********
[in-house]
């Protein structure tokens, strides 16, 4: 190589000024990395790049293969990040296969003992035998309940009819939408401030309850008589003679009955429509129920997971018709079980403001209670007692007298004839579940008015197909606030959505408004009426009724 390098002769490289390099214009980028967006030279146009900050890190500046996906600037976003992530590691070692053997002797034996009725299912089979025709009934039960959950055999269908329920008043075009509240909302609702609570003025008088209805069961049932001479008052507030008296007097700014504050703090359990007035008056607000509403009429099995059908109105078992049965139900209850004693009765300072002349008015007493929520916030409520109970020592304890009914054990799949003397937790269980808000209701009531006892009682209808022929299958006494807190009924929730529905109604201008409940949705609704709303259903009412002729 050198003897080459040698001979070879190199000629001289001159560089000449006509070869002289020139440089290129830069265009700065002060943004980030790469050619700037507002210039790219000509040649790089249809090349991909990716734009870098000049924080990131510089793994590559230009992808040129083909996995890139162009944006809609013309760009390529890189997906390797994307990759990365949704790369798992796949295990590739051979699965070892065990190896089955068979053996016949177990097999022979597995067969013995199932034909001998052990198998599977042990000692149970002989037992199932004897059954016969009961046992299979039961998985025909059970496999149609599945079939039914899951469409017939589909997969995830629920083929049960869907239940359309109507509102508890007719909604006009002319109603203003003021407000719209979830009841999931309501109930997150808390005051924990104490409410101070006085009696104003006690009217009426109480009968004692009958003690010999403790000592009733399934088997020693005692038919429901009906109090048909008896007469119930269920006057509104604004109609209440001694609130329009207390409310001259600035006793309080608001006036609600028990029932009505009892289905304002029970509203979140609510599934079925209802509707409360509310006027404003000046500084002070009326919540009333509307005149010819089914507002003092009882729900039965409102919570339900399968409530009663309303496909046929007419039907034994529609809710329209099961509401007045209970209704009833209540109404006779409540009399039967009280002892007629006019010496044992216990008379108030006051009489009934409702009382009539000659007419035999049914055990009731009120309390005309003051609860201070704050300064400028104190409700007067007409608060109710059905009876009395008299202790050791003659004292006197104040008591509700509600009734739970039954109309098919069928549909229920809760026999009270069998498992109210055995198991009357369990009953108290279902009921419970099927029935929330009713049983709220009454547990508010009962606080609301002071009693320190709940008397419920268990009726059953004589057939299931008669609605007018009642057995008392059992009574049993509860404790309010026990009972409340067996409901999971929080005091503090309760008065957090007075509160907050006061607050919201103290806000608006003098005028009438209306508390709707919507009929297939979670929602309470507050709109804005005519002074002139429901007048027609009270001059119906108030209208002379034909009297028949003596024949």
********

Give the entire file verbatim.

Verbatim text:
[in-house]
């Protein structure tokens, strides 16, 4: 190589000024990395790049293969990040296969003992035998309940009819939408401030309850008589003679009955429509129920997971018709079980403001209670007692007298004839579940008015197909606030959505408004009426009724 390098002769490289390099214009980028967006030279146009900050890190500046996906600037976003992530590691070692053997002797034996009725299912089979025709009934039960959950055999269908329920008043075009509240909302609702609570003025008088209805069961049932001479008052507030008296007097700014504050703090359990007035008056607000509403009429099995059908109105078992049965139900209850004693009765300072002349008015007493929520916030409520109970020592304890009914054990799949003397937790269980808000209701009531006892009682209808022929299958006494807190009924929730529905109604201008409940949705609704709303259903009412002729 050198003897080459040698001979070879190199000629001289001159560089000449006509070869002289020139440089290129830069265009700065002060943004980030790469050619700037507002210039790219000509040649790089249809090349991909990716734009870098000049924080990131510089793994590559230009992808040129083909996995890139162009944006809609013309760009390529890189997906390797994307990759990365949704790369798992796949295990590739051979699965070892065990190896089955068979053996016949177990097999022979597995067969013995199932034909001998052990198998599977042990000692149970002989037992199932004897059954016969009961046992299979039961998985025909059970496999149609599945079939039914899951469409017939589909997969995830629920083929049960869907239940359309109507509102508890007719909604006009002319109603203003003021407000719209979830009841999931309501109930997150808390005051924990104490409410101070006085009696104003006690009217009426109480009968004692009958003690010999403790000592009733399934088997020693005692038919429901009906109090048909008896007469119930269920006057509104604004109609209440001694609130329009207390409310001259600035006793309080608001006036609600028990029932009505009892289905304002029970509203979140609510599934079925209802509707409360509310006027404003000046500084002070009326919540009333509307005149010819089914507002003092009882729900039965409102919570339900399968409530009663309303496909046929007419039907034994529609809710329209099961509401007045209970209704009833209540109404006779409540009399039967009280002892007629006019010496044992216990008379108030006051009489009934409702009382009539000659007419035999049914055990009731009120309390005309003051609860201070704050300064400028104190409700007067007409608060109710059905009876009395008299202790050791003659004292006197104040008591509700509600009734739970039954109309098919069928549909229920809760026999009270069998498992109210055995198991009357369990009953108290279902009921419970099927029935929330009713049983709220009454547990508010009962606080609301002071009693320190709940008397419920268990009726059953004589057939299931008669609605007018009642057995008392059992009574049993509860404790309010026990009972409340067996409901999971929080005091503090309760008065957090007075509160907050006061607050919201103290806000608006003098005028009438209306508390709707919507009929297939979670929602309470507050709109804005005519002074002139429901007048027609009270001059119906108030209208002379034909009297028949003596024949």